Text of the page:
Pat Quinn on salary disclosure: “I can remember when Tim Horton and I were roommates. We were in Boston and (Mike) Pelyk and (Pierre) Pilote were in the room next to us. It was an old hotel. . . . We could hear them talking . . . and (Pelyk) was inquiring to Pilote about what kind of money he was making. I could hear, and Pilote said, ‘Fifty thousand dollars.’ As soon as that happened, Horton was up out of bed, put his pants on — didn’t even bother with a shirt — went out looking for (Leafs GM) Punch (Imlach), was pounding on Punch’s door, going to beat it down because Punch had told him he was the top-paid guy on the team, and he was the best defenceman in the game at the time. . . . I think they were paying him $29,500 or something like that, so Horton was just livid, and that was the end of Punch and Tim.”
Glen Sather on the elements of success: “Circumstances have a lot to do with dictating what happens (for a GM). If we hadn’t got Gretzky out of the WHA when we did, you wouldn’t be wasting your day sitting here bulls----ing with me. How do you really know . . . whether a guy is qualified to be a GM in this league for a number of years, or why did he lose his job after two years? It is a lot deeper question than people have answers for.”
Bryan Murray on culture change: “Back in (the 1980s), the GMs had more fun. . . . They went for beers more often. They sat around the night before a GM meeting and had dinner together. . . . It seems today — and I’m talking like an old guy now — that we have people coming in at the last minute. We go to the meeting, and before the meeting is over, (GMs) have got their luggage and they’re heading out the door because they have an early flight to get out of there.”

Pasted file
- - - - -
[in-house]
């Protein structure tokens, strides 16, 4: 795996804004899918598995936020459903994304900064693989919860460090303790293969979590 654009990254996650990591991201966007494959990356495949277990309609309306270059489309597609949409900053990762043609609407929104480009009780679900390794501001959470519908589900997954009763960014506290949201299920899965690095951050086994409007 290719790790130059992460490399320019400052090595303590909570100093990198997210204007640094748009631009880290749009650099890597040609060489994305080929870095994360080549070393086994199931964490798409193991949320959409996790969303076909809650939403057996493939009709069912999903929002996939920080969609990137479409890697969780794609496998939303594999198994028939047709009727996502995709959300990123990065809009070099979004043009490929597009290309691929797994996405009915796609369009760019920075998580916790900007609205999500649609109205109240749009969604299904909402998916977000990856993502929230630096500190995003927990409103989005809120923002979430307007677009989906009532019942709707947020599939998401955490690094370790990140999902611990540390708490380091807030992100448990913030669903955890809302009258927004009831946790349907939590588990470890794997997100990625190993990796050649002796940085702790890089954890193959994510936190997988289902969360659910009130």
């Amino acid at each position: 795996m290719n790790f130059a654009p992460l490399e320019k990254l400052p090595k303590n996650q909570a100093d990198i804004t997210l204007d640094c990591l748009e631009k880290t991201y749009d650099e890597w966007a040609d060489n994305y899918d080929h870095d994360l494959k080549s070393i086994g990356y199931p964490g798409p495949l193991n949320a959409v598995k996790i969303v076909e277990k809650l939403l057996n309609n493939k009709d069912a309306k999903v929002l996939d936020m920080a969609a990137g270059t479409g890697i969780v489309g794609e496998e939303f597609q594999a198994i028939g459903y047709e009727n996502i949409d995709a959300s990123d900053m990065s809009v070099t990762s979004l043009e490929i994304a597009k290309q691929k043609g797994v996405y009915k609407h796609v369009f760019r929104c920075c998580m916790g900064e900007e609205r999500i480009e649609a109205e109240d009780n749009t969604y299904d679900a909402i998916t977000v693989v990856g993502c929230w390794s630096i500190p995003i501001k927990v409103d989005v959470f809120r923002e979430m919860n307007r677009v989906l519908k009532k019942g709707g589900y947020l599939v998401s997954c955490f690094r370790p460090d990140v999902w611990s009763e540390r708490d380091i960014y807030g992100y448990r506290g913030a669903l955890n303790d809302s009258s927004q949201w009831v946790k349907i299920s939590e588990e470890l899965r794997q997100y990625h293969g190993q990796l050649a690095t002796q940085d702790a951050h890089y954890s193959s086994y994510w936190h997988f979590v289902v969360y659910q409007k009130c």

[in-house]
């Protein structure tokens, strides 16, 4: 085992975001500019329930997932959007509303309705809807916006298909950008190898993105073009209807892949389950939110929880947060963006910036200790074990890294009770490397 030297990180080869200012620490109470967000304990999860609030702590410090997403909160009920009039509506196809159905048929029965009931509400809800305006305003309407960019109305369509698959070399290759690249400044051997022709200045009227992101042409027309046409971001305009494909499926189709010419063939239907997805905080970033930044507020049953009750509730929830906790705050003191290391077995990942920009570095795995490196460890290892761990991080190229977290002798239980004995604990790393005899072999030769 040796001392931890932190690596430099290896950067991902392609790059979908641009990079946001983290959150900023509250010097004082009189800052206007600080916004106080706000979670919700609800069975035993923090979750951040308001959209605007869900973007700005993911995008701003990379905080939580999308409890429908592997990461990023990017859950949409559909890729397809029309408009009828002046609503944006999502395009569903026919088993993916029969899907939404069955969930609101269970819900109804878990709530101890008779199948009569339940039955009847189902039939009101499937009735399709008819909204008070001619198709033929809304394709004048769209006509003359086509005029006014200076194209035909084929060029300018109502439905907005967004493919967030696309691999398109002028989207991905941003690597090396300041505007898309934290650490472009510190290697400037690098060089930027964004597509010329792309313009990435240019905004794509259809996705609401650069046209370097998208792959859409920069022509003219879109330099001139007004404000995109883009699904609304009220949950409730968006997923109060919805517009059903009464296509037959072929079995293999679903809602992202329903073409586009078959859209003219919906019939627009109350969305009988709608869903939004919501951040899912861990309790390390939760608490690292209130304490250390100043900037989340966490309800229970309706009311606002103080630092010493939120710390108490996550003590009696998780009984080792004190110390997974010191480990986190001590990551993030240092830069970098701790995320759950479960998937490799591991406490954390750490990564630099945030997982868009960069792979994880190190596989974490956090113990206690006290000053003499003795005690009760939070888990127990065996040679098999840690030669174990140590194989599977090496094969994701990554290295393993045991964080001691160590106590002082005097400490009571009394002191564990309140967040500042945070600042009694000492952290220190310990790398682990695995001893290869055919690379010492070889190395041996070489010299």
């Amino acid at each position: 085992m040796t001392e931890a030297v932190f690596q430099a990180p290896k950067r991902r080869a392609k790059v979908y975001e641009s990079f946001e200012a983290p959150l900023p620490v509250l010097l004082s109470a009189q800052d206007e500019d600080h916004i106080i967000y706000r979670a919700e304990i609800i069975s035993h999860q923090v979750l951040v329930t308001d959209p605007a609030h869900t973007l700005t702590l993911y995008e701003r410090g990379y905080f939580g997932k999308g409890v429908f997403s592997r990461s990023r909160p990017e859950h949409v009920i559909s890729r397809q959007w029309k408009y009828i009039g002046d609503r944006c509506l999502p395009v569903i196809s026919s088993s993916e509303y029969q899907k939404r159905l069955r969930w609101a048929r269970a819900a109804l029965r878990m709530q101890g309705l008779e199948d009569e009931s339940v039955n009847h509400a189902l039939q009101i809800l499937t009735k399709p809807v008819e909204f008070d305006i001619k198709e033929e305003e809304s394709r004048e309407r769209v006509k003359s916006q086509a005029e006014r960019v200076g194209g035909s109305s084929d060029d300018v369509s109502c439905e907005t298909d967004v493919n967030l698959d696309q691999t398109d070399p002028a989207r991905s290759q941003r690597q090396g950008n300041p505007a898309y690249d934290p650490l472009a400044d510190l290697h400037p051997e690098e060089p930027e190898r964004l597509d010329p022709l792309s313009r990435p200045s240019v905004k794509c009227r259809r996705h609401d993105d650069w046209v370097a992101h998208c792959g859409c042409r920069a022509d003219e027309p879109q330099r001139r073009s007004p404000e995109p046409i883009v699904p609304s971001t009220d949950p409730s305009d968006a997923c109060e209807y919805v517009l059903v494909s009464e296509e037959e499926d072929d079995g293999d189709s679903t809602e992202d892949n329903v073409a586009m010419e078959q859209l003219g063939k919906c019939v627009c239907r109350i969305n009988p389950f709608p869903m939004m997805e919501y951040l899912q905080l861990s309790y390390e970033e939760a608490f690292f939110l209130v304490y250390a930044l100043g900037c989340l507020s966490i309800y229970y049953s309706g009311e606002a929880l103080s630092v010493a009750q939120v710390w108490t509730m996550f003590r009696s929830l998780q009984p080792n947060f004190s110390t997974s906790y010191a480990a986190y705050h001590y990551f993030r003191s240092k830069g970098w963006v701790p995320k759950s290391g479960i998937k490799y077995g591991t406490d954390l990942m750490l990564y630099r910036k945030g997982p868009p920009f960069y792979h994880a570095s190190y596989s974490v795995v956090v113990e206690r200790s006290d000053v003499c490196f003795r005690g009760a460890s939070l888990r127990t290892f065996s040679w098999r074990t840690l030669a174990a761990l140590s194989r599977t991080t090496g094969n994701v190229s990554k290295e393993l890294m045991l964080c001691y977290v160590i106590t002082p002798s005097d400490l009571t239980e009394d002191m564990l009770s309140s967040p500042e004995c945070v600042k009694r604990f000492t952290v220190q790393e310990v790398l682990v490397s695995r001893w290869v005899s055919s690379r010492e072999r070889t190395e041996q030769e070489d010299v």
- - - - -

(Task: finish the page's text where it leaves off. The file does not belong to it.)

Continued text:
Burke, on a 1993 GM meeting: “(Bob) Gainey (then the Minnesota GM) started giving it to Serge (Savard, then the GM of the Canadiens). . . . I remember Gary Bettman saying, ‘It looks like they’re going to fight. What are we going to do?’ I said, ‘We’re going to watch.’ I was actually looking forward to it. . . . (Gainey) felt Savard had overpaid one of his own players and (screwed) up the salary structure. To this day, I’m amazed they didn’t fight.”
Former Red Wings GM Jim Devellano on Keenan: “He’s a bad man, he downgrades people, he treats people like sh--. And that’s why he’s coached eight f---ing teams and managed four. Plain and f---ing simple. . . . He’s a jerk, Mike Keenan.”
Burke, on being a GM: “Is there a more important job on the team than the guy who puts the team together?”